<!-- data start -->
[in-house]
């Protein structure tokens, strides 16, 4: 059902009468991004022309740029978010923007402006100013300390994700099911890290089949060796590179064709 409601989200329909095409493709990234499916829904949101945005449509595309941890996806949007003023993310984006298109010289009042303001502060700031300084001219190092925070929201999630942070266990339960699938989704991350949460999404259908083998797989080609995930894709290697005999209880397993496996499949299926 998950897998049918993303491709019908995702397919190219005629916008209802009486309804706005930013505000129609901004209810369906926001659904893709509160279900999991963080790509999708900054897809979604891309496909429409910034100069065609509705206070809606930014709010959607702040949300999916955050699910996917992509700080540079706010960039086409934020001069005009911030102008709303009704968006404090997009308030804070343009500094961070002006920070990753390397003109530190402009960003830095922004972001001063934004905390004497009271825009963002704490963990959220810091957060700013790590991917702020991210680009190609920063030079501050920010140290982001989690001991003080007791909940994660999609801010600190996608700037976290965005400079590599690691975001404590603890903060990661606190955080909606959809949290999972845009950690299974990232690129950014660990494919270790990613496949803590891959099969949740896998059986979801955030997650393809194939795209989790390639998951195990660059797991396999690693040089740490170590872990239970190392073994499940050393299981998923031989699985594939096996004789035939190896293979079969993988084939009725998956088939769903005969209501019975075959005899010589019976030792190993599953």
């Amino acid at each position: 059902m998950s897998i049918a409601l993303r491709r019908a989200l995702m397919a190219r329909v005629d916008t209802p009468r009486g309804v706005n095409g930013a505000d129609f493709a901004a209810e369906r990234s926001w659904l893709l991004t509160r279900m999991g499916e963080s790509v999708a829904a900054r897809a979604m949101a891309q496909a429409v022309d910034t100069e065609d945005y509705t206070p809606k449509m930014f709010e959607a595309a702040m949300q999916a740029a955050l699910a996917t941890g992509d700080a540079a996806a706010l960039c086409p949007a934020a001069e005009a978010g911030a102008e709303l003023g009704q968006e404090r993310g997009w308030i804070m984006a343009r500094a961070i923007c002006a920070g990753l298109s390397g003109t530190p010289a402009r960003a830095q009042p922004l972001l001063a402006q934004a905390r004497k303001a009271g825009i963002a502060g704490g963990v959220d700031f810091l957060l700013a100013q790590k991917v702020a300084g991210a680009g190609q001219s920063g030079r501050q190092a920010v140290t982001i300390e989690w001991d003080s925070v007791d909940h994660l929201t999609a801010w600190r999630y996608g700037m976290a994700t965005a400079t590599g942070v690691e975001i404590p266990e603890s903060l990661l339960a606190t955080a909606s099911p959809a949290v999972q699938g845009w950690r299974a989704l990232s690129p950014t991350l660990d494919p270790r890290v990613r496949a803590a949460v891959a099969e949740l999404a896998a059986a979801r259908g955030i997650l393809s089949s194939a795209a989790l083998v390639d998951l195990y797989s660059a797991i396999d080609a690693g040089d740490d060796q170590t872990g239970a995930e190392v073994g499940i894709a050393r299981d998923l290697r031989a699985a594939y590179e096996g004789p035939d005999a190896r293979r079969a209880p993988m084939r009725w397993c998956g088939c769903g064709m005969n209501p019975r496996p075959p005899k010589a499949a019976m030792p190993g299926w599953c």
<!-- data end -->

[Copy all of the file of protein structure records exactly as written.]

[in-house]
């Protein structure tokens, strides 16, 4: 059902009468991004022309740029978010923007402006100013300390994700099911890290089949060796590179064709 409601989200329909095409493709990234499916829904949101945005449509595309941890996806949007003023993310984006298109010289009042303001502060700031300084001219190092925070929201999630942070266990339960699938989704991350949460999404259908083998797989080609995930894709290697005999209880397993496996499949299926 998950897998049918993303491709019908995702397919190219005629916008209802009486309804706005930013505000129609901004209810369906926001659904893709509160279900999991963080790509999708900054897809979604891309496909429409910034100069065609509705206070809606930014709010959607702040949300999916955050699910996917992509700080540079706010960039086409934020001069005009911030102008709303009704968006404090997009308030804070343009500094961070002006920070990753390397003109530190402009960003830095922004972001001063934004905390004497009271825009963002704490963990959220810091957060700013790590991917702020991210680009190609920063030079501050920010140290982001989690001991003080007791909940994660999609801010600190996608700037976290965005400079590599690691975001404590603890903060990661606190955080909606959809949290999972845009950690299974990232690129950014660990494919270790990613496949803590891959099969949740896998059986979801955030997650393809194939795209989790390639998951195990660059797991396999690693040089740490170590872990239970190392073994499940050393299981998923031989699985594939096996004789035939190896293979079969993988084939009725998956088939769903005969209501019975075959005899010589019976030792190993599953």
């Amino acid at each position: 059902m998950s897998i049918a409601l993303r491709r019908a989200l995702m397919a190219r329909v005629d916008t209802p009468r009486g309804v706005n095409g930013a505000d129609f493709a901004a209810e369906r990234s926001w659904l893709l991004t509160r279900m999991g499916e963080s790509v999708a829904a900054r897809a979604m949101a891309q496909a429409v022309d910034t100069e065609d945005y509705t206070p809606k449509m930014f709010e959607a595309a702040m949300q999916a740029a955050l699910a996917t941890g992509d700080a540079a996806a706010l960039c086409p949007a934020a001069e005009a978010g911030a102008e709303l003023g009704q968006e404090r993310g997009w308030i804070m984006a343009r500094a961070i923007c002006a920070g990753l298109s390397g003109t530190p010289a402009r960003a830095q009042p922004l972001l001063a402006q934004a905390r004497k303001a009271g825009i963002a502060g704490g963990v959220d700031f810091l957060l700013a100013q790590k991917v702020a300084g991210a680009g190609q001219s920063g030079r501050q190092a920010v140290t982001i300390e989690w001991d003080s925070v007791d909940h994660l929201t999609a801010w600190r999630y996608g700037m976290a994700t965005a400079t590599g942070v690691e975001i404590p266990e603890s903060l990661l339960a606190t955080a909606s099911p959809a949290v999972q699938g845009w950690r299974a989704l990232s690129p950014t991350l660990d494919p270790r890290v990613r496949a803590a949460v891959a099969e949740l999404a896998a059986a979801r259908g955030i997650l393809s089949s194939a795209a989790l083998v390639d998951l195990y797989s660059a797991i396999d080609a690693g040089d740490d060796q170590t872990g239970a995930e190392v073994g499940i894709a050393r299981d998923l290697r031989a699985a594939y590179e096996g004789p035939d005999a190896r293979r079969a209880p993988m084939r009725w397993c998956g088939c769903g064709m005969n209501p019975r496996p075959p005899k010589a499949a019976m030792p190993g299926w599953c």